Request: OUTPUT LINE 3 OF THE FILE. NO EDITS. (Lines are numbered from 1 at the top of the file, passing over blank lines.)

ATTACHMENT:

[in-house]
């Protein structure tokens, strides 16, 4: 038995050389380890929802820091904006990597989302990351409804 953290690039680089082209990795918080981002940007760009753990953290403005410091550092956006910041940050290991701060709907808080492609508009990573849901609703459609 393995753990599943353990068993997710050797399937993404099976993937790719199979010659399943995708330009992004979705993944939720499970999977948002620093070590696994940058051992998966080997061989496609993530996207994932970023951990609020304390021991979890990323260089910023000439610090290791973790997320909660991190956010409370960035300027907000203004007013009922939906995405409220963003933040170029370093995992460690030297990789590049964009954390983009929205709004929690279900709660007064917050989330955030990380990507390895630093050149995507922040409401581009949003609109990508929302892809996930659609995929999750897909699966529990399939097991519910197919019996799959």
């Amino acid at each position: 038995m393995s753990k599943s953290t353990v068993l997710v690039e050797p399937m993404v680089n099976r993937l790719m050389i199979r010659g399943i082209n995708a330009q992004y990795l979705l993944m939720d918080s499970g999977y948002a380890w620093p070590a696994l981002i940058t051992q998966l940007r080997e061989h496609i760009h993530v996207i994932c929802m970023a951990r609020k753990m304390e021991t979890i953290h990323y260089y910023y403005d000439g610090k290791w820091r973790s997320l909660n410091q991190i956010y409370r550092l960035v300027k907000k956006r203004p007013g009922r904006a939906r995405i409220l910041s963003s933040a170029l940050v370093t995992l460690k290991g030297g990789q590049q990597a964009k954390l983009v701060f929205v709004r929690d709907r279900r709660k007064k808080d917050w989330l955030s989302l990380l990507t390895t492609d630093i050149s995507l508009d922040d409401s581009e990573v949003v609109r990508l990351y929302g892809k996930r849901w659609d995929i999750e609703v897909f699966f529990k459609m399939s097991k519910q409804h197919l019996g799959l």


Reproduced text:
């Amino acid at each position: 038995m393995s753990k599943s953290t353990v068993l997710v690039e050797p399937m993404v680089n099976r993937l790719m050389i199979r010659g399943i082209n995708a330009q992004y990795l979705l993944m939720d918080s499970g999977y948002a380890w620093p070590a696994l981002i940058t051992q998966l940007r080997e061989h496609i760009h993530v996207i994932c929802m970023a951990r609020k753990m304390e021991t979890i953290h990323y260089y910023y403005d000439g610090k290791w820091r973790s997320l909660n410091q991190i956010y409370r550092l960035v300027k907000k956006r203004p007013g009922r904006a939906r995405i409220l910041s963003s933040a170029l940050v370093t995992l460690k290991g030297g990789q590049q990597a964009k954390l983009v701060f929205v709004r929690d709907r279900r709660k007064k808080d917050w989330l955030s989302l990380l990507t390895t492609d630093i050149s995507l508009d922040d409401s581009e990573v949003v609109r990508l990351y929302g892809k996930r849901w659609d995929i999750e609703v897909f699966f529990k459609m399939s097991k519910q409804h197919l019996g799959l």